If you've been following my reporting of FCC satellite applications and actions in my weekly Satellite Update, you've probably noticed that in the fixed satellite service (FSS) two companies-- Intelsat and SES Americom--dominate the listings for fixed satellite service, while EchoStar and DirecTV dominate the DBS listing. Satellite operators with a large fleets have advantages when a satellite fails--witness how Intelsat handled the Galaxy 15 “zombie satellite” with little interruption to either its customers or those using the SES Americom satellites that Galaxy 15 passed on its trip east.
Such a concentration of licenses and orbital locations--particularly in the FSS--has lead to allegations that certain FSS operators are “warehousing” sat orbital locations and frequencies, and are keeping competitors from purchasing slots on their birds. That assertion comes from a Notice of Inquiry (FCC 13-79) released late last week.
The FCC’s Notice of Inquiry states: “The questions we ask in this Notice are intended to solicit comment about the effects of this consolidation. In particular, we seek information about whether FSS providers that have vertically integrated are engaging in vertical foreclosure or other conduct that has harmed consumers of satellite communication services; or whether satellite operators are engaging in conduct that has resulted in efficiencies and lower costs that benefit consumers.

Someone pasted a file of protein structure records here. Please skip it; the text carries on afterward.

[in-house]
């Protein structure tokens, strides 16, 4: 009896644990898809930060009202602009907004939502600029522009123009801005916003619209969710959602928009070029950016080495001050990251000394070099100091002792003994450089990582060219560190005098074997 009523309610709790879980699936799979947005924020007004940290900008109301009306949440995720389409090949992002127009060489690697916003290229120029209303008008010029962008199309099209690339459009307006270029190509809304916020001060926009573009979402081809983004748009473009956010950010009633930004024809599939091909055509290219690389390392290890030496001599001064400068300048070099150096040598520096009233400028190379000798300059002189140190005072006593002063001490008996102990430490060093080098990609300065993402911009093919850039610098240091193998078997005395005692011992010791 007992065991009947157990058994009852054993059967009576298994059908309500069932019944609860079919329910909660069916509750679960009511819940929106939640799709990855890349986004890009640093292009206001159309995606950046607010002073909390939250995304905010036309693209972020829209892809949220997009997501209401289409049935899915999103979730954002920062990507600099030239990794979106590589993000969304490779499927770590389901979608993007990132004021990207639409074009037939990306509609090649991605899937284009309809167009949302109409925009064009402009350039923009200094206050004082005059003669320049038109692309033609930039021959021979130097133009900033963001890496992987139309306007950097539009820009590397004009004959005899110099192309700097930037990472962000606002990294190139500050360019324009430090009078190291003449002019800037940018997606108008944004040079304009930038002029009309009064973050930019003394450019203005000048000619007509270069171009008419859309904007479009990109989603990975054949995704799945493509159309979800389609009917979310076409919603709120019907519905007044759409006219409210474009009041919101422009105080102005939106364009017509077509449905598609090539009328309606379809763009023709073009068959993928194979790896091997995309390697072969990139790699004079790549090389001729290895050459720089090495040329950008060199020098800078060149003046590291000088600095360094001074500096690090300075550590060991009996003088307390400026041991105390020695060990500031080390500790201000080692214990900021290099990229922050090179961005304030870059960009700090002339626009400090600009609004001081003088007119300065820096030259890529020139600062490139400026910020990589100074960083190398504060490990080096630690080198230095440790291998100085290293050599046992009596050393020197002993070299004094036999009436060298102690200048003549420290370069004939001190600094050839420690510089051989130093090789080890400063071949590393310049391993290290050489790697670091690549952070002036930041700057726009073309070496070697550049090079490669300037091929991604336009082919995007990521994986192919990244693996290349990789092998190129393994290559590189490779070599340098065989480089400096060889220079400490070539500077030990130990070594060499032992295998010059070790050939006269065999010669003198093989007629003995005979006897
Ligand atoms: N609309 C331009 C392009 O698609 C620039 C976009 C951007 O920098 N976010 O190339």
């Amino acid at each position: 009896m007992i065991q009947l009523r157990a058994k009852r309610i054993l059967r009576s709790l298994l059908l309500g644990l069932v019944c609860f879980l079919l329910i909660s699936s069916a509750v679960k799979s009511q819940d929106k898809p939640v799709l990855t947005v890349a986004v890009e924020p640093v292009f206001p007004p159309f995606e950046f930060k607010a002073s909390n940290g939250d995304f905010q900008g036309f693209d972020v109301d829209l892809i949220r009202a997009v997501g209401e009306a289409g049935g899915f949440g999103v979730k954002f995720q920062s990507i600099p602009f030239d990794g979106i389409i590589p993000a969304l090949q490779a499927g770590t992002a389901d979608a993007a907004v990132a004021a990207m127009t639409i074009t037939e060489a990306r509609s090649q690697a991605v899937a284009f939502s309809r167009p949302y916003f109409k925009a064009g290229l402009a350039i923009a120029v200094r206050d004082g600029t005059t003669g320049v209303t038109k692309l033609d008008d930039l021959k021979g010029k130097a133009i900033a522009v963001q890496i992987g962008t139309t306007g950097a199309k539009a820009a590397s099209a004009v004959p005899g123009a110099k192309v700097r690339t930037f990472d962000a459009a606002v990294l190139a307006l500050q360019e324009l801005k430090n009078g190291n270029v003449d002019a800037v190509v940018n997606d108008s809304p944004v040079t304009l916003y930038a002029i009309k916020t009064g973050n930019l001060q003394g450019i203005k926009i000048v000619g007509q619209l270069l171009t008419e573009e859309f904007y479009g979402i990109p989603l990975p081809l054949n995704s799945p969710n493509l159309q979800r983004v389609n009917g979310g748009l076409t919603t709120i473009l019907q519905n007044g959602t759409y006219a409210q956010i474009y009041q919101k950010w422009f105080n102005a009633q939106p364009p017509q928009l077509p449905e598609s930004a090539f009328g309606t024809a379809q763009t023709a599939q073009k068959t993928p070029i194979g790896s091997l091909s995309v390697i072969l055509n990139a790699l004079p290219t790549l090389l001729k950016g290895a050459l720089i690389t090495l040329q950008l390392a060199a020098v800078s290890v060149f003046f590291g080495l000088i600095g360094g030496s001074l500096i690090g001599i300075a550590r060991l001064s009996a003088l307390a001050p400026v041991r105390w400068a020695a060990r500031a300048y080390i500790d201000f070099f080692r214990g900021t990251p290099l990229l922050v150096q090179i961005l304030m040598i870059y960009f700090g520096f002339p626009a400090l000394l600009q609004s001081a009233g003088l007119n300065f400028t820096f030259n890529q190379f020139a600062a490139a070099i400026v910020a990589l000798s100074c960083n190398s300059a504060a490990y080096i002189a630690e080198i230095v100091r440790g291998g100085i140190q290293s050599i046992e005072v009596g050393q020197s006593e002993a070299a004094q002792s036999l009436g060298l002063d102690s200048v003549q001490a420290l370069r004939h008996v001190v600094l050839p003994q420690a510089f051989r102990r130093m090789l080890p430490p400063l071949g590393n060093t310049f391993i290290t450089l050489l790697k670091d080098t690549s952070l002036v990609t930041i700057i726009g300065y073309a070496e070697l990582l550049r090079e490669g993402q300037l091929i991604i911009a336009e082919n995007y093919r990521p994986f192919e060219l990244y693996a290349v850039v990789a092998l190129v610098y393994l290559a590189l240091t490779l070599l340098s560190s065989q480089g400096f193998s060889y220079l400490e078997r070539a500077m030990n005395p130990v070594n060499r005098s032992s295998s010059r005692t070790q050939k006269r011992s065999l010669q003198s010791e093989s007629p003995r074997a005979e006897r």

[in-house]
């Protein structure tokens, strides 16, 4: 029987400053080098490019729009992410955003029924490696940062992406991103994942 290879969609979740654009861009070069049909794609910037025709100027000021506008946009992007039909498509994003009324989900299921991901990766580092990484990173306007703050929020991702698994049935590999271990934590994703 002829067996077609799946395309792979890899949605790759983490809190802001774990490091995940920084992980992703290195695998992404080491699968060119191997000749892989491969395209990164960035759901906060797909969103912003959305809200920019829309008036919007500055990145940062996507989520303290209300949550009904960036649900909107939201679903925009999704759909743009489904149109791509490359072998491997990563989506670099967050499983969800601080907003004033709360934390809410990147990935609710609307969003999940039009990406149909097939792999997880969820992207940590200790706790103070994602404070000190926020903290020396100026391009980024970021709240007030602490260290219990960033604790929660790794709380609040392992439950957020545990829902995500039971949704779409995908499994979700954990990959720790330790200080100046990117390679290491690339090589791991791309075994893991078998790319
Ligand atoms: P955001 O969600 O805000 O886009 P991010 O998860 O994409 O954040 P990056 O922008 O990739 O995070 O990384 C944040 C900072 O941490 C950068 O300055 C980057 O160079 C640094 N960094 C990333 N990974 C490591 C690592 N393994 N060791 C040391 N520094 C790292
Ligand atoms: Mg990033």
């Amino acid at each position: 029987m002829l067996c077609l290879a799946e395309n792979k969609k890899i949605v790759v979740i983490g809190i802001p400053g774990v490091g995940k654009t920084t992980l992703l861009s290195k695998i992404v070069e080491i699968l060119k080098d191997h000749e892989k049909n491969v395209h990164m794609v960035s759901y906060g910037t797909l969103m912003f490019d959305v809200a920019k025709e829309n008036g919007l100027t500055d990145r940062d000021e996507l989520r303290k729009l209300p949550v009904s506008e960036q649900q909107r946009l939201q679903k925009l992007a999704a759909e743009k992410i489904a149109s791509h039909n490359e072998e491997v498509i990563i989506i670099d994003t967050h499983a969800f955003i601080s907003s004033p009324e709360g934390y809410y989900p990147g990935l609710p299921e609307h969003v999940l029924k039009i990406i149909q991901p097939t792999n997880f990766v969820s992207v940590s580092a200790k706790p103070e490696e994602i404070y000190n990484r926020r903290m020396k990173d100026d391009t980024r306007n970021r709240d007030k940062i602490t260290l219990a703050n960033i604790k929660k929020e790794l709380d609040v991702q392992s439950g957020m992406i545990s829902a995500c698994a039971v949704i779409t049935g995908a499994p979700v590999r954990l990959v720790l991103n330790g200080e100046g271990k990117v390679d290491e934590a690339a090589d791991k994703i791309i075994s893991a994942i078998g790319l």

The NOI goes on to state that the Commission is also interested in determining “how best to strike a balance between a satellite operator’s need for flexibility in managing its fleet of space stations and the public interest benefits of protecting against warehousing.”
Comments are due 30 days after publication in the Federal Register with reply comments due 60 days after publication.
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